September 18, 2017 / 10:37 AM / in a year

Fitch: Russian LRGs to Post an Aggregate Fiscal Surplus in 2017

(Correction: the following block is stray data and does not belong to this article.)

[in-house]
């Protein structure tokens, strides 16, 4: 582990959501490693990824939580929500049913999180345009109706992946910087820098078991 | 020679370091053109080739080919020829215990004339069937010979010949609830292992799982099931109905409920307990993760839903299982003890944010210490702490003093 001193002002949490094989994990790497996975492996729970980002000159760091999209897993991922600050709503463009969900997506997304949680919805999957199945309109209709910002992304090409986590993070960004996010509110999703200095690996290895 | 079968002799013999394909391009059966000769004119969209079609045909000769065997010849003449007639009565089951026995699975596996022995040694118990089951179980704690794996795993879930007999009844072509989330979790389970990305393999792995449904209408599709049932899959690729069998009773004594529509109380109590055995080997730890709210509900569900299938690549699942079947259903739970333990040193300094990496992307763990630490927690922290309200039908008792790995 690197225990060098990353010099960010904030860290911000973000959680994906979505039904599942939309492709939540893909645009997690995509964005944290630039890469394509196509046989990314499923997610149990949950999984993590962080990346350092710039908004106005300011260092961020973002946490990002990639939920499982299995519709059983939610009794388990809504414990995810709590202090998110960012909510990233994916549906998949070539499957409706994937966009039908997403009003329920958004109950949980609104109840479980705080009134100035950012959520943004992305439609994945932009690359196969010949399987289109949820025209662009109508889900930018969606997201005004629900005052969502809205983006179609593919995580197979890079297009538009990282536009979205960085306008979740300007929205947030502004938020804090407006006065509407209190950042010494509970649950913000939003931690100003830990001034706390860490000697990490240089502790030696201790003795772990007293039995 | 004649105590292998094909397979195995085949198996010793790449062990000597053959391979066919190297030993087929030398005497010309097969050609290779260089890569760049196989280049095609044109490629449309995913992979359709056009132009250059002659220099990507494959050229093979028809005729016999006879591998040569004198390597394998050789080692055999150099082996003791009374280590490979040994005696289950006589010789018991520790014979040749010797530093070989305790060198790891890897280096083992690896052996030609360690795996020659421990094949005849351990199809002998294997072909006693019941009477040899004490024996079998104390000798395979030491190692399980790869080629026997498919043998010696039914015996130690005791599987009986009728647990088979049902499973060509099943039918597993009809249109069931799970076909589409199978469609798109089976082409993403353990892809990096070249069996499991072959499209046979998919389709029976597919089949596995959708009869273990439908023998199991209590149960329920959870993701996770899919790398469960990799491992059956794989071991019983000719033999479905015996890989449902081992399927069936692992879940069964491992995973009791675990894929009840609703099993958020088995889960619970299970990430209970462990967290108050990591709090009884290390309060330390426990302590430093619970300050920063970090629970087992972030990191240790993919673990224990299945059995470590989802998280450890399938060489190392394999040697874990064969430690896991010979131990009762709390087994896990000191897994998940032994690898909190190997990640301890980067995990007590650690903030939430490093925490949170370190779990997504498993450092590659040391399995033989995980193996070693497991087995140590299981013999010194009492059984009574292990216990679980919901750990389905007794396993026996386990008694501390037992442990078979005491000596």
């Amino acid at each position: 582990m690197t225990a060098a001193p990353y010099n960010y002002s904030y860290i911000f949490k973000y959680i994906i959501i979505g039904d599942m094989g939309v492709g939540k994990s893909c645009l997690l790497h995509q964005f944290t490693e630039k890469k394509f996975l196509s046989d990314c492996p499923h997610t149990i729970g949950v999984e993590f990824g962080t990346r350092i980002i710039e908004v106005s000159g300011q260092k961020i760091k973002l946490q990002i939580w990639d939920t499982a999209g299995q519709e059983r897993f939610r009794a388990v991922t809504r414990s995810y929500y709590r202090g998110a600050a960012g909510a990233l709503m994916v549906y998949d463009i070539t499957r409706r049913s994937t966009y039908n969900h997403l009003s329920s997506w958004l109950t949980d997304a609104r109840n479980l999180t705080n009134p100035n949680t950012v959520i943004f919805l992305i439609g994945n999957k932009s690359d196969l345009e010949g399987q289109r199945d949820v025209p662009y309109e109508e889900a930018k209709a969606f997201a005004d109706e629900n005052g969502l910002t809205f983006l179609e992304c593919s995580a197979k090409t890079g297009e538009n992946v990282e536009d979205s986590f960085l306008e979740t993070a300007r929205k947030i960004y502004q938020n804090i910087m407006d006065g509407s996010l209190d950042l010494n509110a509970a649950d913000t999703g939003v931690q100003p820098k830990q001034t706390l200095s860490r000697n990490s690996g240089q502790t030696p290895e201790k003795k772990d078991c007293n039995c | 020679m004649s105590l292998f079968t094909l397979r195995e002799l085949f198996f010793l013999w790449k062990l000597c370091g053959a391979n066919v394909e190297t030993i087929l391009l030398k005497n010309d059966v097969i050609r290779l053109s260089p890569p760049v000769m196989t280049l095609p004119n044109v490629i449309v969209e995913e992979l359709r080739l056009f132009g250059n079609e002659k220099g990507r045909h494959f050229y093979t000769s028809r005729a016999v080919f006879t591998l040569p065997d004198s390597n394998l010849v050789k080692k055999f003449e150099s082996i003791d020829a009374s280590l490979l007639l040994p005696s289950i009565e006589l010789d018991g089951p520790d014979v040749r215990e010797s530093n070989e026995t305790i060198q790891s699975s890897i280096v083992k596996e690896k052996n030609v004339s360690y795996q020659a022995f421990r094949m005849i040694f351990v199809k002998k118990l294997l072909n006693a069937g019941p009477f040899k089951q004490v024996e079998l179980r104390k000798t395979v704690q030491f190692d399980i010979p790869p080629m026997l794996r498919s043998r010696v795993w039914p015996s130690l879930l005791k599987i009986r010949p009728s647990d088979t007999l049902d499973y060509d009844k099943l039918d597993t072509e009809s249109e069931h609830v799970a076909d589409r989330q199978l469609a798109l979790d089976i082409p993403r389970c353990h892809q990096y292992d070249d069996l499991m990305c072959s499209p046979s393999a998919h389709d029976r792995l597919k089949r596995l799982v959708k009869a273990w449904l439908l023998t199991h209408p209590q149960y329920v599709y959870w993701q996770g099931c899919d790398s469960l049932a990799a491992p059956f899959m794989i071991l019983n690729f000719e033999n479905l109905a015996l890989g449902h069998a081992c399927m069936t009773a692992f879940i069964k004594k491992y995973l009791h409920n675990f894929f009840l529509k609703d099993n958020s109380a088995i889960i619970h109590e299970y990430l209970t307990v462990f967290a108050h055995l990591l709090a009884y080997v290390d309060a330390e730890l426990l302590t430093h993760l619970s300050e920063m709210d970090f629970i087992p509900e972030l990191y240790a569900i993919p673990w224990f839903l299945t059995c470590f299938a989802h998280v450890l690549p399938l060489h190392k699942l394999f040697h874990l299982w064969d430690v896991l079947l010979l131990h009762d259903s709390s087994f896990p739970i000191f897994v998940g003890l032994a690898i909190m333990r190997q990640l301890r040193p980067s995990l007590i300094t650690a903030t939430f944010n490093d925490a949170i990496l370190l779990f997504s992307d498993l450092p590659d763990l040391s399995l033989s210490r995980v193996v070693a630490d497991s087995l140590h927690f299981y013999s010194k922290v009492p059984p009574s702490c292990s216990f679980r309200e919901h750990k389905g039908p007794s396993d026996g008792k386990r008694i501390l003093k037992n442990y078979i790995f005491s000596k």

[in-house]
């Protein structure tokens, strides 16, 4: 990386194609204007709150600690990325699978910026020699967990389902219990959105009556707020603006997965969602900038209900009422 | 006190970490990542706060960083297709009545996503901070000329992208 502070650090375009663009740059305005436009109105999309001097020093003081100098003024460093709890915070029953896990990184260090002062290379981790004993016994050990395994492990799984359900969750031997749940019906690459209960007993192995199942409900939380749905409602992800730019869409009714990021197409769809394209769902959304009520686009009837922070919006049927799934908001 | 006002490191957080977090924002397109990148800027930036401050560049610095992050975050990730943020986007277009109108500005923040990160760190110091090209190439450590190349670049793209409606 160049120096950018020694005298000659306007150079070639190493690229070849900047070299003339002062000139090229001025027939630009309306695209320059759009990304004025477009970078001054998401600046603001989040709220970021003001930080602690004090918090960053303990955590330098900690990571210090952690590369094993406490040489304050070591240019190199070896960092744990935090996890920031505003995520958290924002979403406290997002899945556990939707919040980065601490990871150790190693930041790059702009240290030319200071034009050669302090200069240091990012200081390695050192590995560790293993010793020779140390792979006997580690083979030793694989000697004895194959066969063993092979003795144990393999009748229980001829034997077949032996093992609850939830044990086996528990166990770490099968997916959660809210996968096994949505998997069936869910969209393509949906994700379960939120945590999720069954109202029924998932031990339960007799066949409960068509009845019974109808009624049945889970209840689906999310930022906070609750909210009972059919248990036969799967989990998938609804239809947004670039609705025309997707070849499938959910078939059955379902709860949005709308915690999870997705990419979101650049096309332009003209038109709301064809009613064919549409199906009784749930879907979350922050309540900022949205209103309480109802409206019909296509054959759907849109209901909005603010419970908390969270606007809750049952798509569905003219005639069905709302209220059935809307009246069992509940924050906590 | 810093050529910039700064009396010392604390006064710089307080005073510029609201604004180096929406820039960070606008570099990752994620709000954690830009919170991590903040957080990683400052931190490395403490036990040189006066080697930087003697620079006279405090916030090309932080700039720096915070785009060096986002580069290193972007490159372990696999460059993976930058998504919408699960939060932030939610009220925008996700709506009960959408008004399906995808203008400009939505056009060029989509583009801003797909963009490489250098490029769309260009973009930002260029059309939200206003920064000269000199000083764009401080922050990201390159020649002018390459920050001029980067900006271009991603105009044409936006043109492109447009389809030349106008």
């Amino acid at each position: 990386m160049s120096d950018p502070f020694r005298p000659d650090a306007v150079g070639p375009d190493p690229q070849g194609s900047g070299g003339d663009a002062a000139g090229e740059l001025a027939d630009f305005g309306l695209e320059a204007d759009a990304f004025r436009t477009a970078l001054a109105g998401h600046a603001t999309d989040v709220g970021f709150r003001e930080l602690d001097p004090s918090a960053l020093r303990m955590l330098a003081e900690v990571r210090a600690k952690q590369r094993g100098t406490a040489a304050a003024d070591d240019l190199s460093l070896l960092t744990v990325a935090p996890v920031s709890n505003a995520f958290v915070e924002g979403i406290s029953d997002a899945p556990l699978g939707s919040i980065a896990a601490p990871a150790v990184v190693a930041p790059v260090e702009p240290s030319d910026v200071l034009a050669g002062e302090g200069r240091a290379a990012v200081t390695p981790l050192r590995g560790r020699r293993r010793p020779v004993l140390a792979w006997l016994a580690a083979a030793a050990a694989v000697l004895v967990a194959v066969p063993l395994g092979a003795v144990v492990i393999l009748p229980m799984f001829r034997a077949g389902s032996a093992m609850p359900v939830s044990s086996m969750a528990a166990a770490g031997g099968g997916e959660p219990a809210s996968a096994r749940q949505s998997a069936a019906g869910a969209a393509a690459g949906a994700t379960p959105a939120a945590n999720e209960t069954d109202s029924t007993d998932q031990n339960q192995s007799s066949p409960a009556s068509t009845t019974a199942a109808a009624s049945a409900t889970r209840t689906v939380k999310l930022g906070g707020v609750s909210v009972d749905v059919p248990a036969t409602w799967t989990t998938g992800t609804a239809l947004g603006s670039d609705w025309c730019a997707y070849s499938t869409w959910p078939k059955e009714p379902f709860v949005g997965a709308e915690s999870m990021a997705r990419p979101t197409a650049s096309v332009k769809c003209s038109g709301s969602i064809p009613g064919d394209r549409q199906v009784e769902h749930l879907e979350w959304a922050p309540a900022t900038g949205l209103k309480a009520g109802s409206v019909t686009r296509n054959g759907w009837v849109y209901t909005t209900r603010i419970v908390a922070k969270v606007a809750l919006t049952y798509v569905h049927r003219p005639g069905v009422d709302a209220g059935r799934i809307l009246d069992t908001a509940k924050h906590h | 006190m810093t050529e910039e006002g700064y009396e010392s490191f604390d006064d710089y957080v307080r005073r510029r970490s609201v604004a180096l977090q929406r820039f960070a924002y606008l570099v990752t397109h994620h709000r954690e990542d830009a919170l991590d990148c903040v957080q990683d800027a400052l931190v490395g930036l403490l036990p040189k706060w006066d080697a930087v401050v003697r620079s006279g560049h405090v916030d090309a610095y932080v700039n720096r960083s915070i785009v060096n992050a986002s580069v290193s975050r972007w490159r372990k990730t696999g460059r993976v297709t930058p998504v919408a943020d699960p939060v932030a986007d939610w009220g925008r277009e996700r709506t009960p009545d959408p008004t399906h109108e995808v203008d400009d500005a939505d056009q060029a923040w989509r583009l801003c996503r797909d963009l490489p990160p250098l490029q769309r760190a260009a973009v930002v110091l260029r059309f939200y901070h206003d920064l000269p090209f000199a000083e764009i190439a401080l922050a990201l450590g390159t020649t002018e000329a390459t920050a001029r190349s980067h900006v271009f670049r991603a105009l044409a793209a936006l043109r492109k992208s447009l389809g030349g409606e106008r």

(The following statement was released by the rating agency) MOSCOW/LONDON, September 18 (Fitch) The budgetary performance of Russian local and regional governments (LRGs) in the first half of 2017 means we now expect the sector to record its first aggregate full-year fiscal surplus for a decade, Fitch Ratings says. The figures confirm our view that the performance of the sector has started to improve, although it still varies widely across regions. We think maintaining surpluses will prove challenging. Recent data from the Russian Treasury show that LRGs' revenues increased by 9.4% yoy in 1H17, outpacing the 6.3% growth in expenditure over the same period. The higher revenue proceeds were driven by taxes, particularly corporate income tax (CIT), which grew by 12.3% as the macroeconomic environment improved. This resulted in a mid-year surplus of RUB437 billion (USD7.6 billion), more than 1.5 times higher than in 1H16. Aggregate subnational debt will stabilise this year at RUB2.6 trillion, keeping the collective debt burden low by international standards at 26% of total revenue. However, individual subnationals' 1H17 budget balances varied considerably. Of the 85 regions in the Russian Federation, six recorded a surplus of over 15% of revenue, while seven posted a deficit of greater than 10%, with the remainder in the intervening range. <iframe src=" " title="Russian LRGs 1H17" width="550" height="" scrolling="no" frameborder="0" allowfullscreen="allowfullscreen"> Taxes are the regions' main revenue source (78% of revenues in 1H17), and revenues from the major taxes - CIT and personal income tax (PIT) - closely reflect a region's level of economic development and activity. This makes revenue performance uneven, as the size and dynamism of the subnational economies are very diverse. The 10 regions with the largest economies accumulated about half of all tax revenues received by Russian LRGs in 1H17, including 55% of CIT and 53% of PIT. Ensuring that each region has the financial capacity to provide the public services for which it is responsible can therefore be challenging. Some equalisation occurs under the system of intergovernmental transfers established more than 10 years ago, and more recently tax-sharing mechanisms have been introduced. Some income from excise levies on gasoline and alcohol is redistributed across the regions, but the volume is small (only 4.2% of tax revenues in 2016). Redistribution may become more meaningful, however. Starting this year, a new mechanism for CIT allocation means that 1pp of CIT revenue will be redistributed to financially weaker regions. If this system had been in place in 2016, about RUB127 billion would have been redistributed, or around one-third of the total deficit of those regions that recorded deficits. We think there is scope for more active use of tax sharing, which could help reduce the fiscal imbalance between LRGs, without necessarily weakening the financial stability of the stronger regions. Over the longer term, we think Russian LRGs may struggle to consolidate their recent budgetary improvement, if cost cutting and greater budget discipline, partly imposed by the federal government as part of its effort to reduce the general government deficit, cannot be maintained, for example due to pressure on public services. If revenue growth slows, the ability of individual LRGs to control expenditure will again be key to sustaining or improving their credit profiles. Contact: Vladimir Redkin Senior Director International Public Finance +7 495 956 2405 Fitch Ratings CIS Ltd 26 Valovaya St. Moscow, 115054 Mark Brown Senior Analyst, Fitch Wire +44 20 3530 1588 Media Relations: Julia Belskaya von Tell, Moscow, Tel: +7 495 956 9908, Email:; Peter Fitzpatrick, London, Tel: +44 20 3530 1103, Email: The above article originally appeared as a post on the Fitch Wire credit market commentary page. The original article can be accessed at All opinions expressed are those of Fitch Ratings. ALL FITCH CREDIT RATINGS ARE SUBJECT TO CERTAIN LIMITATIONS AND DISCLAIMERS. PLEASE READ THESE LIMITATIONS AND DISCLAIMERS BY FOLLOWING THIS LINK: here. IN ADDITION, RATING DEFINITIONS AND THE TERMS OF USE OF SUCH RATINGS ARE AVAILABLE ON THE AGENCY'S PUBLIC WEB SITE AT WWW.FITCHRATINGS.COM. PUBLISHED RATINGS, CRITERIA, AND METHODOLOGIES ARE AVAILABLE FROM THIS SITE AT ALL TIMES. 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